Due to the limited number of land surveyors in most countries and the use of outdated regulated surveying and registration procedures, registering land can be a long and cumbersome process. Despite this, how can land be registered at scale? The answer, it seems, lies in technology and can be exemplified by the following. In several villages in Tanzania, the government and USAID have been piloting the use of the Mobile Application to Secure Tenure (MAST), one of several (open-source) applications available on the market. MAST is a suite of innovative technology tools and inclusive methods that uses mobile devices and a participatory approach to efficiently, transparently, and affordably map and document land and resource rights.
Using mobile solutions is not only participatory, but it is also cheap and fast. Analysis shows that MAST has brought down the costs for issuing a Customary Certificate of Right of Occupancy (CCROs), the legal certificate of securing tenure for customary land in rural Tanzania, to less than $10. While these costs exclude satellite imagery and technical assistance, they are still an indicator of how cheap mass registration can get. It has been proven that simple, cost effective technologies have increased transparency in land governance systems, reduced the costs of producing CCROs and have streamlined the process of issuance of CCROs at scale.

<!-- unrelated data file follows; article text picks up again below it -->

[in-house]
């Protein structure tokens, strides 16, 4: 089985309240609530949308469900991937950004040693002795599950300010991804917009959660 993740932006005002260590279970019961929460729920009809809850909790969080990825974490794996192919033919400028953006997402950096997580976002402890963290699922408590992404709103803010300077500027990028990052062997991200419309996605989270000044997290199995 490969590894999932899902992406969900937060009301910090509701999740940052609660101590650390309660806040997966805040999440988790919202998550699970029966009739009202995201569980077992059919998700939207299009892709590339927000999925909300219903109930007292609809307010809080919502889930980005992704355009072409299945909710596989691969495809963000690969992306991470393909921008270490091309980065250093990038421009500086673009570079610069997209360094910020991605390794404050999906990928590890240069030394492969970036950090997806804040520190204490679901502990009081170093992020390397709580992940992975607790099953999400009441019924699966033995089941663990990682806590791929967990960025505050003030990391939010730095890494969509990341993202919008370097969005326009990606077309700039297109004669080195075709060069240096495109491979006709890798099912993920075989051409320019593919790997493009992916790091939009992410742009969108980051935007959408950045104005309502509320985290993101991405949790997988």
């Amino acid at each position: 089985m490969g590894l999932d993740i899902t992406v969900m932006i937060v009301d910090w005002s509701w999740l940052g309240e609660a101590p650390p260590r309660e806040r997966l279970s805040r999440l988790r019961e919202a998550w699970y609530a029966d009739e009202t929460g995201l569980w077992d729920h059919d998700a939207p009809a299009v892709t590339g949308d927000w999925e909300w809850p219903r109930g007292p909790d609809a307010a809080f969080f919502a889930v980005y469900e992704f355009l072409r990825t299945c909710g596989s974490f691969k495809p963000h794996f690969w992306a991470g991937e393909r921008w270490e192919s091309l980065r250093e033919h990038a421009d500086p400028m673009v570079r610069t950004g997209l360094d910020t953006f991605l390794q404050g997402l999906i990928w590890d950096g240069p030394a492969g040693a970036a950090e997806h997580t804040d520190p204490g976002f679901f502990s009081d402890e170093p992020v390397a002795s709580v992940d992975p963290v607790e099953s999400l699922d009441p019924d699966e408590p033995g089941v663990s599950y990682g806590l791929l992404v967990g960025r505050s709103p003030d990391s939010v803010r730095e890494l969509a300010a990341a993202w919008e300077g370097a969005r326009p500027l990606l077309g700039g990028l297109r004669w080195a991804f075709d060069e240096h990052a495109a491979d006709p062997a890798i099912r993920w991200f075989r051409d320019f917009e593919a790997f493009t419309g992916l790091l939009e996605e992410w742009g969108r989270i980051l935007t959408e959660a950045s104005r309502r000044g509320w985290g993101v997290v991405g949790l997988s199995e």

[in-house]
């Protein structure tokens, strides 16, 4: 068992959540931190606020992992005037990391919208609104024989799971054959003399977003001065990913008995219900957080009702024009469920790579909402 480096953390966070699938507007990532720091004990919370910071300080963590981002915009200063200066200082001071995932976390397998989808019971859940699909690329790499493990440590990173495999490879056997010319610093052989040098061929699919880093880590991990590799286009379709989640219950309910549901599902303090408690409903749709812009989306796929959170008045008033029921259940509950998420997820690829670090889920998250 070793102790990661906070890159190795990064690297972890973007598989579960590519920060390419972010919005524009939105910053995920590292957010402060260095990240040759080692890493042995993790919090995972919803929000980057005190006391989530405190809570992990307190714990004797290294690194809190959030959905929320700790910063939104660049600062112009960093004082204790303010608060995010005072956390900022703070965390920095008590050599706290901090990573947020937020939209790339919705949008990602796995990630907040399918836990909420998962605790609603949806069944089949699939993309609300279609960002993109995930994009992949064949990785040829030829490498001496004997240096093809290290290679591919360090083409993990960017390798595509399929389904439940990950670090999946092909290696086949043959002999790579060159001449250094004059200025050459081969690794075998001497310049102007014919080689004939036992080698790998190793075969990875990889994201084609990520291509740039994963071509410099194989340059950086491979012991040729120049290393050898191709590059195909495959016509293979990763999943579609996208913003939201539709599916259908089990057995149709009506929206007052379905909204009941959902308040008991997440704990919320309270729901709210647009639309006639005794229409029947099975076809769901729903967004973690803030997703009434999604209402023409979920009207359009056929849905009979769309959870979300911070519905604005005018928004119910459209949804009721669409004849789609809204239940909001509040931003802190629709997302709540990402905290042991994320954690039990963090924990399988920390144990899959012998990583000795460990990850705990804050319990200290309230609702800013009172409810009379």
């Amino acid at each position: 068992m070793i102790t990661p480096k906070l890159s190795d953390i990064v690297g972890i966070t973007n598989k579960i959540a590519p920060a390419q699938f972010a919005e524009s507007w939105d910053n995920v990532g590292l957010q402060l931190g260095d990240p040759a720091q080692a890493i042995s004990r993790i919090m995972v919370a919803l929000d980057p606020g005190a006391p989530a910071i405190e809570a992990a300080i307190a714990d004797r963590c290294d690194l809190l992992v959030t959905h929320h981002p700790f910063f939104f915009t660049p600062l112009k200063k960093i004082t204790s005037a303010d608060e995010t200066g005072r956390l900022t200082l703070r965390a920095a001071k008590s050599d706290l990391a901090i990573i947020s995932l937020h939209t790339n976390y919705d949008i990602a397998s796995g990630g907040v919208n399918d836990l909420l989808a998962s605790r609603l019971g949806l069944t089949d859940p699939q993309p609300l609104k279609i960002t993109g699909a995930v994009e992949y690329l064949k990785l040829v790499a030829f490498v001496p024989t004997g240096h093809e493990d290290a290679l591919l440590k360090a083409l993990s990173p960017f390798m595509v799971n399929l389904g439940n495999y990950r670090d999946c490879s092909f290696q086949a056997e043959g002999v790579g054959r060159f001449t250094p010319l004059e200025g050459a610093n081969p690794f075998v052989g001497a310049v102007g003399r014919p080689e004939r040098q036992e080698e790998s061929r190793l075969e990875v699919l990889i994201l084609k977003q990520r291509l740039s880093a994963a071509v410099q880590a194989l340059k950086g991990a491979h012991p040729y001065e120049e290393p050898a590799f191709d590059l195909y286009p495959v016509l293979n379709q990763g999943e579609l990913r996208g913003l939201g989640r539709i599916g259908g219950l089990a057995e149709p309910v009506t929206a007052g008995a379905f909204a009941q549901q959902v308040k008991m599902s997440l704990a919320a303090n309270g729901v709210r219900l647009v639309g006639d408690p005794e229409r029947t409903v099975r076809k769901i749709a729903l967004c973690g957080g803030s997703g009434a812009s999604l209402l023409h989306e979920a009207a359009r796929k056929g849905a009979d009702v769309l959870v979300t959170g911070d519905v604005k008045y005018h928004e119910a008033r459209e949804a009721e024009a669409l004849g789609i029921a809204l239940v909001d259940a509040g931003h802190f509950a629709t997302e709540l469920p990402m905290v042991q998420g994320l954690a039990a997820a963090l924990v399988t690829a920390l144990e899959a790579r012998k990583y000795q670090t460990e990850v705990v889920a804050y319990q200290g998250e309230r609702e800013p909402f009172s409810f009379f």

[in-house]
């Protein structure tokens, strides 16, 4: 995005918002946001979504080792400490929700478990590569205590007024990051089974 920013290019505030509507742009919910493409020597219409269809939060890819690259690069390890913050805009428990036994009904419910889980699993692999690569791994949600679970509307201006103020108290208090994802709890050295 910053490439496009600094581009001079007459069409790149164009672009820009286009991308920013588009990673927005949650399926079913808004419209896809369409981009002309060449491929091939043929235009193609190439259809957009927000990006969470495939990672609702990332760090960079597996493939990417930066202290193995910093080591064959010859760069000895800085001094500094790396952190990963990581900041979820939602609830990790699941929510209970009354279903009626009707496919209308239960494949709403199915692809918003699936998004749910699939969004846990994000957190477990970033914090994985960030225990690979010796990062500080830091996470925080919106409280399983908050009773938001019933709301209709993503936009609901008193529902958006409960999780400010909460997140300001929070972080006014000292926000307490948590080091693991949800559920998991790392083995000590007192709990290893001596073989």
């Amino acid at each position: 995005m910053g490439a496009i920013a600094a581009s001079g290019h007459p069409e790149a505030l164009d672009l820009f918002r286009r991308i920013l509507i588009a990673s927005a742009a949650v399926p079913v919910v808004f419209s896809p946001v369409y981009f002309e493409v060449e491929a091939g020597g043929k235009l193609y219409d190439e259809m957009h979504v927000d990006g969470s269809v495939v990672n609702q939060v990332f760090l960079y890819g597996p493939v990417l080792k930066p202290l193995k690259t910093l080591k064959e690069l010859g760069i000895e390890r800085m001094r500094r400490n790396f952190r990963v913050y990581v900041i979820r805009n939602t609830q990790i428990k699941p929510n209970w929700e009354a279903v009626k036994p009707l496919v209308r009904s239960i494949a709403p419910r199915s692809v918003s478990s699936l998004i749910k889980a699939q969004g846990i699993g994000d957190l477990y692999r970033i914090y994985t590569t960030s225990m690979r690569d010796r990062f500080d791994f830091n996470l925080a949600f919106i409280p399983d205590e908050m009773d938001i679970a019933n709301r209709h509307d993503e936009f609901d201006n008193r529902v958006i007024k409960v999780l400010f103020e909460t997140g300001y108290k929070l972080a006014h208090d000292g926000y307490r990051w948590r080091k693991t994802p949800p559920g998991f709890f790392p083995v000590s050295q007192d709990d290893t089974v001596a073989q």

Of course, technology is not the silver bullet for securing land tenure. It is very important to raise awareness of landholders on the processes and benefits of participation in the process and registration.
To learn more about this, watch our recent interview with Mustapha Issa, of Feed the Future/ USAID Tanzania Land Tenure Assistance (LTA).
In the lead up to the Conference on Land Policy in Africa 2019, which will focus specifically on
“Winning the fight against Corruption in the Land Sector: Sustainable Pathway for Africa’s
Transformation” the Land Portal will be focusing a portion of its activities on this land and
corruption. A sound understanding of the suite of technologies mentioned above, their cost
effectiveness, as well as community involvement in their application will be essential in the fight against corruption in this sector.